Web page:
GUDERMES, Russia — The mosh pit wore camouflage. For that matter, so did many in the crowd.
During the first major rock concert in Chechnya since the wars began in 1994, uniformed security forces outnumbered concertgoers for much of Monday's event. Sound systems were crippled by massive police radio jamming while some of the top bands in Russia performed and strutted in a republic almost none had dared visit before.
"I'd like to thank all parties for their courage," Chechen First Deputy Prime Minister Ramzan Kadyrov said as the Phoenix Rock Festival got underway, "and for their understanding that we must together revive peace in our land."
Putting together an outdoor rock festival in Chechnya, shattered by more than a decade of warfare between separatists and the government in Moscow, is a little like scheduling a marshmallow roast in a blizzard. Many concertgoers' minds were on not only the music but the possibility of getting blown across the far stands by a militant's bomb.
The show in Gudermes was postponed this summer when the Federal Security Service called it an invitation to trouble in a republic where roadside bombs, ambushes and suicide attacks are everyday occurrences.
Yet the presence of 3,000 security personnel lining the streets and forming a locked-arm checkerboard grid across the soccer stadium dispelled most fears. Half a dozen chart-topping bands from Moscow spent six hours playing to a smiling but subdued crowd that eventually grew to 6,000, including police.
"Your faces are full of life, youth, beauty. I wish you peace and happiness," said Alexander Kutikov, bass guitarist and singer for the band Mashina Zremeny, or Time Machine, a fixture in the lives of Russian adolescents since the 1970s.
Kutikov performed without his band. Many musicians apparently were either afraid to perform or unwilling to be part of an event organized by the Kremlin-backed Chechen authorities, who are leading an often-brutal crackdown on the insurgency.
A parliamentary election will take place this month, and Kadyrov and the ruling United Russia party are expected to easily cement a majority. The balloting is the next step in a process aimed at ending the guerrilla war and guaranteeing Chechnya's place as a permanent part of Russia.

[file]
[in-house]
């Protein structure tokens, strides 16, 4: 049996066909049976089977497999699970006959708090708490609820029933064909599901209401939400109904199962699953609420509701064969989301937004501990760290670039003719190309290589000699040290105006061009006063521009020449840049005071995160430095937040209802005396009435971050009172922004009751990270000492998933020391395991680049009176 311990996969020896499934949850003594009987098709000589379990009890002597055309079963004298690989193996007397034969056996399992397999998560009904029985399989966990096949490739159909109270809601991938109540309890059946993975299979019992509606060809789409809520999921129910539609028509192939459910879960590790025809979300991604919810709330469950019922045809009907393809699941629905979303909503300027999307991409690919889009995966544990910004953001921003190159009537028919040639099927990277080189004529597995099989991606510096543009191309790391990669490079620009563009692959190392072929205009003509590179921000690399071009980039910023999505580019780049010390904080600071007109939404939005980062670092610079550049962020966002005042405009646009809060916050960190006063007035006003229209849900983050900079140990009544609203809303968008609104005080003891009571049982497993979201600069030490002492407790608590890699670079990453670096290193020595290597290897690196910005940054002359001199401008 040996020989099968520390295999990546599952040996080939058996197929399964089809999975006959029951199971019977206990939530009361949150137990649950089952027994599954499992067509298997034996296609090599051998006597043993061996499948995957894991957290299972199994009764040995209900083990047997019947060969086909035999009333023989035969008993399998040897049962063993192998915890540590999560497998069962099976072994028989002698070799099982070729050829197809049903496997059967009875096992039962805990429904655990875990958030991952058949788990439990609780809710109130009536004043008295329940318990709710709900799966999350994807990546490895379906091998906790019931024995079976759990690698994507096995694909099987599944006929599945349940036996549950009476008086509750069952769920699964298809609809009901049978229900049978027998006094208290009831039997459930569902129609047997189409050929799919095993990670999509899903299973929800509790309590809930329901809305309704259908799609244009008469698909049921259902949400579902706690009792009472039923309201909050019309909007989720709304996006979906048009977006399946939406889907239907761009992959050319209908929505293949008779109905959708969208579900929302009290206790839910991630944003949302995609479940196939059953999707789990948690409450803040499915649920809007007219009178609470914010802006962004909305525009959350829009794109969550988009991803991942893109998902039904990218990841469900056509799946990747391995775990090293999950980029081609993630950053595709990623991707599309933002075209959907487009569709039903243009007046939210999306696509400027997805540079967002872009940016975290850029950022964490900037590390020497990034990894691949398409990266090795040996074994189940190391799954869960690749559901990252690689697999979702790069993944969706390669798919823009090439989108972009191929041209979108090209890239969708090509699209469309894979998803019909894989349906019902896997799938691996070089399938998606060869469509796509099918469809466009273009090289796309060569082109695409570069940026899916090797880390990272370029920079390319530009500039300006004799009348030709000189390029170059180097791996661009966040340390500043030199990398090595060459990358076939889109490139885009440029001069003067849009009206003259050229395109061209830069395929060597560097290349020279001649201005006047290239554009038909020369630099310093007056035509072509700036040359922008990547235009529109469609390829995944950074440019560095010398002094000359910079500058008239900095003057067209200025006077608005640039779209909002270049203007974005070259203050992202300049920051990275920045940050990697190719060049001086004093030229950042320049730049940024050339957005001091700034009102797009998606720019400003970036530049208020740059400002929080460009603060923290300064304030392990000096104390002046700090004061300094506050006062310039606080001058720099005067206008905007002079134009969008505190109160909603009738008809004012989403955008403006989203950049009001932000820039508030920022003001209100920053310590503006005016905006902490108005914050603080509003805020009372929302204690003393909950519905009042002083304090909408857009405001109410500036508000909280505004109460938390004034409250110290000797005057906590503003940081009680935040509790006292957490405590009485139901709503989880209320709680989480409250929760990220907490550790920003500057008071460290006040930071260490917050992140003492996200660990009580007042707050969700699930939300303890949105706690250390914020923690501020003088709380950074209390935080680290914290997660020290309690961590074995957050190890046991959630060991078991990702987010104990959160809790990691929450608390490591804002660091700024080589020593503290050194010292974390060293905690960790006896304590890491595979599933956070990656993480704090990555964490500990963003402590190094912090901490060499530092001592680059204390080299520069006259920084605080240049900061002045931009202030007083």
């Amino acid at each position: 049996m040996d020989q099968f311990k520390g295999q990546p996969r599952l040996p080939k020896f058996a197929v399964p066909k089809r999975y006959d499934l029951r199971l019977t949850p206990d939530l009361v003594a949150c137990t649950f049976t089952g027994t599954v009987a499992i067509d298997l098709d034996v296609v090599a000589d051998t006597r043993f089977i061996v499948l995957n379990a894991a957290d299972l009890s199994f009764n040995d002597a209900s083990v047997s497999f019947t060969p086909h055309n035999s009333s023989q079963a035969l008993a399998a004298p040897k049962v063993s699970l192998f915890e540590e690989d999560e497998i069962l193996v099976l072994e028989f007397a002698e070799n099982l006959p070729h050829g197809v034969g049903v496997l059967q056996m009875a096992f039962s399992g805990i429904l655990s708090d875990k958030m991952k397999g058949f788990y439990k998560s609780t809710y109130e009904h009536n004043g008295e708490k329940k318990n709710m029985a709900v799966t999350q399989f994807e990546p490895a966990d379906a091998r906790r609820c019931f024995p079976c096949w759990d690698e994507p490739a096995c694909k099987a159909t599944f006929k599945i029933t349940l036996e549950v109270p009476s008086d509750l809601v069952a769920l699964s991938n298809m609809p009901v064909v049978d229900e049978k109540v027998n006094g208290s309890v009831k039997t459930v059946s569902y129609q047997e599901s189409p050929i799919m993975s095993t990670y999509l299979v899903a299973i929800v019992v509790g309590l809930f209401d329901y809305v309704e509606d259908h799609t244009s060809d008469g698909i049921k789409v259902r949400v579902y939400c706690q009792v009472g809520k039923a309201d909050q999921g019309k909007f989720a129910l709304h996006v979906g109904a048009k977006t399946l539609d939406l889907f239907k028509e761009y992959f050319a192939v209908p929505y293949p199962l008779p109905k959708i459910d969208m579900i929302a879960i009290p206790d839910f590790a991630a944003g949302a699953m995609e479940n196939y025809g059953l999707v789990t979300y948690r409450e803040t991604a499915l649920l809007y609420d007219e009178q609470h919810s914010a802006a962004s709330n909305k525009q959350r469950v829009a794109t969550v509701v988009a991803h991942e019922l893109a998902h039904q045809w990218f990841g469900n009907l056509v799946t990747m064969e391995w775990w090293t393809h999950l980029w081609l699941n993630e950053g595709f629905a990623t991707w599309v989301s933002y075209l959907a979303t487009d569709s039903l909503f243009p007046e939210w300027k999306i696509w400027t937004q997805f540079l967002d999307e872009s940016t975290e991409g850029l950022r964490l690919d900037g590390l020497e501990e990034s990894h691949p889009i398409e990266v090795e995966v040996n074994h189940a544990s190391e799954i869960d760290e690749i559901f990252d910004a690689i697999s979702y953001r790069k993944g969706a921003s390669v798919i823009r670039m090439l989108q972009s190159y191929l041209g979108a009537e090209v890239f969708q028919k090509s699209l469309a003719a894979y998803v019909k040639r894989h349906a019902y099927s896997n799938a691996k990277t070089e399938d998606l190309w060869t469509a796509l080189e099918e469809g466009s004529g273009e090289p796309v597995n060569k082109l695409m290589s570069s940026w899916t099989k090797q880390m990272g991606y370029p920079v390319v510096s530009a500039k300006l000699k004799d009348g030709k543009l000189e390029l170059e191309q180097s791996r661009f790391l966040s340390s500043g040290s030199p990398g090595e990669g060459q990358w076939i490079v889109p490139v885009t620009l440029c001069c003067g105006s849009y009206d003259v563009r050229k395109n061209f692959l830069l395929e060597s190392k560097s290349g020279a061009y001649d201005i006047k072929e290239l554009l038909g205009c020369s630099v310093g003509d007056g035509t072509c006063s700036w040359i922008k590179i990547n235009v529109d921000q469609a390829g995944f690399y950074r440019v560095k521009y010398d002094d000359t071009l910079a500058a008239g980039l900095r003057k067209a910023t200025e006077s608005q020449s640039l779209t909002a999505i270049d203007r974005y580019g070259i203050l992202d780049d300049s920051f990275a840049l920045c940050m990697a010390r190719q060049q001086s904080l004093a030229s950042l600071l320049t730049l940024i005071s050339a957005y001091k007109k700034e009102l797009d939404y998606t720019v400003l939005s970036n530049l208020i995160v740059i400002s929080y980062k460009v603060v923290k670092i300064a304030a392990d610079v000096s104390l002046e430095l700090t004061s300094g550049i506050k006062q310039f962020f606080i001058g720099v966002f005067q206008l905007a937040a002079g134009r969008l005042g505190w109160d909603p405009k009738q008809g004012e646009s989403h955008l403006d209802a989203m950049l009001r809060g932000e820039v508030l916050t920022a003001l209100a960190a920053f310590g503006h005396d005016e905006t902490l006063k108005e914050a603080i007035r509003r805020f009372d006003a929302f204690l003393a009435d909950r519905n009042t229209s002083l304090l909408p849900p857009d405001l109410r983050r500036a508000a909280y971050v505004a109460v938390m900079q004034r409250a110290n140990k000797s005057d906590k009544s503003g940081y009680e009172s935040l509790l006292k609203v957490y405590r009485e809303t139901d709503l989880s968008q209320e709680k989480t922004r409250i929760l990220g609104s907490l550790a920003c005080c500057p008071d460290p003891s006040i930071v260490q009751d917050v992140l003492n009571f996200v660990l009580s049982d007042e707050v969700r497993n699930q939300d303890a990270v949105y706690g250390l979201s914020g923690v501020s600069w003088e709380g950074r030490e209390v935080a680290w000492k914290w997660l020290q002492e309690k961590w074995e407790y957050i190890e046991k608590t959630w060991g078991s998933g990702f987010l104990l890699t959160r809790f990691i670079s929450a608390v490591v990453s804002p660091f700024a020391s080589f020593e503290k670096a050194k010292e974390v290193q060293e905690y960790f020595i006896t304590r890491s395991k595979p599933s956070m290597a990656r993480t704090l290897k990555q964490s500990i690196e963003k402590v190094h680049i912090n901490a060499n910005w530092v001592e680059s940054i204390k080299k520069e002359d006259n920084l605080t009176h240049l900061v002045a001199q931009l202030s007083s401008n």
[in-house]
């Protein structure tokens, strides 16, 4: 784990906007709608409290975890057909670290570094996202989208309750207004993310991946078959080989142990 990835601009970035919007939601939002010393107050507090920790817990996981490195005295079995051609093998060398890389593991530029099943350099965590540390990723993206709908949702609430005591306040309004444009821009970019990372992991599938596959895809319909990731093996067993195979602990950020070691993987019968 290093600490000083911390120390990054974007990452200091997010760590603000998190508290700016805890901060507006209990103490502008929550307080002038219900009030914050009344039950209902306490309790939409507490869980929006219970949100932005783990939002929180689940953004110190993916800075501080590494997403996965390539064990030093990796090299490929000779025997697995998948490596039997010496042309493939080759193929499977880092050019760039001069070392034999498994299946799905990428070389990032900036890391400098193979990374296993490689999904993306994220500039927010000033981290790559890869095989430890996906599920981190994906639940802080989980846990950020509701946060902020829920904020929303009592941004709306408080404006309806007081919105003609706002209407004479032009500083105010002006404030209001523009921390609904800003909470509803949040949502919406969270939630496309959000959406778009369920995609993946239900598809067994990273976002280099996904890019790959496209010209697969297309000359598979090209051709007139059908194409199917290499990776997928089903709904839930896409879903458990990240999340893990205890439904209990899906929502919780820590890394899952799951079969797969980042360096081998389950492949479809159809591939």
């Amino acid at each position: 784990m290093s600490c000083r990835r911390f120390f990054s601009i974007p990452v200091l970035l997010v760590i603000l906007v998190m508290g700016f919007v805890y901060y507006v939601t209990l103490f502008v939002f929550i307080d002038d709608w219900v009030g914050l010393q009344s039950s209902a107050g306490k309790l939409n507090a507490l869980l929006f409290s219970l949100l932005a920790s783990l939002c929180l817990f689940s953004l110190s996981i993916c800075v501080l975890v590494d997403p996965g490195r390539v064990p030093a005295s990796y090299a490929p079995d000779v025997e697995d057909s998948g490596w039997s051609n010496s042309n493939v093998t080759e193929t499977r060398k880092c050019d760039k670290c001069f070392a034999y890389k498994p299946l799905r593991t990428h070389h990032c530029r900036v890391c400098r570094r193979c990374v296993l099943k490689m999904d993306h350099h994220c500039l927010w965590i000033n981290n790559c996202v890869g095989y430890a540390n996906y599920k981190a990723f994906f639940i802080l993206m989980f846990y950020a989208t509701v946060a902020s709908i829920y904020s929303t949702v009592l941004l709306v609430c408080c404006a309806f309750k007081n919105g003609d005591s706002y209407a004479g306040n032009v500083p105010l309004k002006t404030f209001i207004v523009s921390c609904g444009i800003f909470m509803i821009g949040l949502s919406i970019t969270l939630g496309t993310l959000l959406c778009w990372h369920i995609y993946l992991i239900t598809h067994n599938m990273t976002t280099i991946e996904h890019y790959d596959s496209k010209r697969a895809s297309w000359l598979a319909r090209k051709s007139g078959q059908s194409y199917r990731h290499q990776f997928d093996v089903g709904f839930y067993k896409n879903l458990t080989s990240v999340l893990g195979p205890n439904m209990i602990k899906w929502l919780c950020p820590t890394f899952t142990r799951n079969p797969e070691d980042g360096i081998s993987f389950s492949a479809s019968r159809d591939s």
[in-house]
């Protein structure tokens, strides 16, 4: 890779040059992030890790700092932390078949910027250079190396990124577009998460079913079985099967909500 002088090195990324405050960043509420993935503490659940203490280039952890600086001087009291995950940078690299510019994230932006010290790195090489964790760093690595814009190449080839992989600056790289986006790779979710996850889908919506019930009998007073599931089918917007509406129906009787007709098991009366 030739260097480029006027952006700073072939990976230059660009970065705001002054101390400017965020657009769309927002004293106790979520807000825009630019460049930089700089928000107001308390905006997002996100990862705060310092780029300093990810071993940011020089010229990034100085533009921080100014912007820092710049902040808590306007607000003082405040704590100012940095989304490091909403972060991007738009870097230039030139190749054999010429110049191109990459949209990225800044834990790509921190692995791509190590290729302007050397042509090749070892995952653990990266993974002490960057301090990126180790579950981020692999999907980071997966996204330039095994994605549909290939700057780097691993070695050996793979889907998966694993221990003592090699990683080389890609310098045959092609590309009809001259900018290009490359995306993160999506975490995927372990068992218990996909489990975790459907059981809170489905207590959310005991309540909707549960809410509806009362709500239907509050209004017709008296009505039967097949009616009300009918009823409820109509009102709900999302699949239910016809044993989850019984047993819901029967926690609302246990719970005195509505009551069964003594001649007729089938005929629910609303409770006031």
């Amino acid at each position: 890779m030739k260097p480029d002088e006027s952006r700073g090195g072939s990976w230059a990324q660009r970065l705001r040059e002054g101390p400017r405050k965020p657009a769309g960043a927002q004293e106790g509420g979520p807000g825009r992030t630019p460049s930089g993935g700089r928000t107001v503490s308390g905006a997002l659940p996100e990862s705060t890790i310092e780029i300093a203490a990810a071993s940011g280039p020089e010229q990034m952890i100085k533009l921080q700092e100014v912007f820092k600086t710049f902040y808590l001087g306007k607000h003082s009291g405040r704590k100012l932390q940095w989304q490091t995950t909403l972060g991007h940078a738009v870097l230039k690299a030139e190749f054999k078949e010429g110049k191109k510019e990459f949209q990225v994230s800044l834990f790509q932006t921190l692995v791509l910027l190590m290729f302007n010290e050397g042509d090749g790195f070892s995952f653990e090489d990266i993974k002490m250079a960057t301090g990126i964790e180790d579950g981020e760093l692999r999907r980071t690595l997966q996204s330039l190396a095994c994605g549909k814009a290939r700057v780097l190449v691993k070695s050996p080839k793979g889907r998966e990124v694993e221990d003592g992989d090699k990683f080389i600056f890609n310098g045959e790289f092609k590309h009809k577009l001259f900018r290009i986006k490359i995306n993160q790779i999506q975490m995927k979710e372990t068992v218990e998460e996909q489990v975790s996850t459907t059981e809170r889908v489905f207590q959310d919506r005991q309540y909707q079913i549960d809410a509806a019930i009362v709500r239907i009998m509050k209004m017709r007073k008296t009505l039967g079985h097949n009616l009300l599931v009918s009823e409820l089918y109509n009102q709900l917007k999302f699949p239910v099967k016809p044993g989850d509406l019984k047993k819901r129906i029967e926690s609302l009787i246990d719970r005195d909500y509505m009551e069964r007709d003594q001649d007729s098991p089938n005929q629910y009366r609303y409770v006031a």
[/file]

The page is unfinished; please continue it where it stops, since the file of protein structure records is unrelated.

"My performance here is an endorsement of any policy that helps resolve these military problems that have turned this land inside out for more than a decade," Kutikov said.
As it happened, the day was more musical than political. Kadyrov sat in the stands for only an hour before walking out briskly with his stern-faced detail. Chechen Prime Minister Sergei Abramov, a key organizer of the event who at 33 seemed to be enjoying himself too much for the leader of a republic, smiled and tapped his foot in the VIP reviewing stand.
Bands such as B-2, Yuta, Myortvy Delfiny (the Dead Dolphins) and Nuance, known to every slacker worth his or her salt in Moscow, joined the Chechen-native garage-band-turned-recording artists the Presidents on a massive stage hauled in from Moscow and assembled in a city ravaged by war.
Students, most of whom had never been to a rock concert, basked in the thumping rhythms, photographing the stage with their cellphones. Boys playfully wrestled at the feet of security officers, whose sheer numbers in the early hours gave the concert a surreal sense of a serenade to the police.
Concertgoers continued to filter in as the day wore on, bused in from all over Chechnya and offered free tickets by schools and town officials. By the time the fireworks began at nightfall, the stadium was half full.
Tomish Akhmadova, a 50-year-old retiree, marched away from the stadium with her hands over both ears. "But of course a concert like this helps," she said, "because our people haven't seen anything. All they've seen is bombings. Now, at least they are getting a little fun."
"In my opinion, it would have been better if they had spent the money on schools," said Tana Kimayeva, who nevertheless attended with her teenage son and daughter. But it was not a day for curmudgeons.
"Good morning, Gudermes!" rocker Sergei Gelanin shouted from the stage, and the crowd roared back.
"We love all of them," said a 25-year-old Chechen policeman who would identify himself only by his first name, Muslim, as he listened from the sidelines.
Artur Atsalamov, a 29-year-old Chechen who is the lead singer for Myortvy Delfiny, was undaunted by police radio-jamming equipment that rendered the wireless components of the stage sound system inoperable.
"Seventy percent of all the beautiful sound I worked so hard on and entered into our computer system, all was for nothing," he said before the program. "But none of us are despairing. We are going to play it dry.
"As so often happens, we start out playing badly and singing badly, and the result is a kind of Chechen-Russian ... magic, and we sing like demi-angels!"
Afterward, three teenage girls half-walked and half-danced out of the venue. "It's the first time I've been to a concert like this," said Markhat Arsunukayeva, 14, her long braids swinging. "I'd say that these people came from Russia, they came to Chechnya, and they showed us how to make an excellent show!"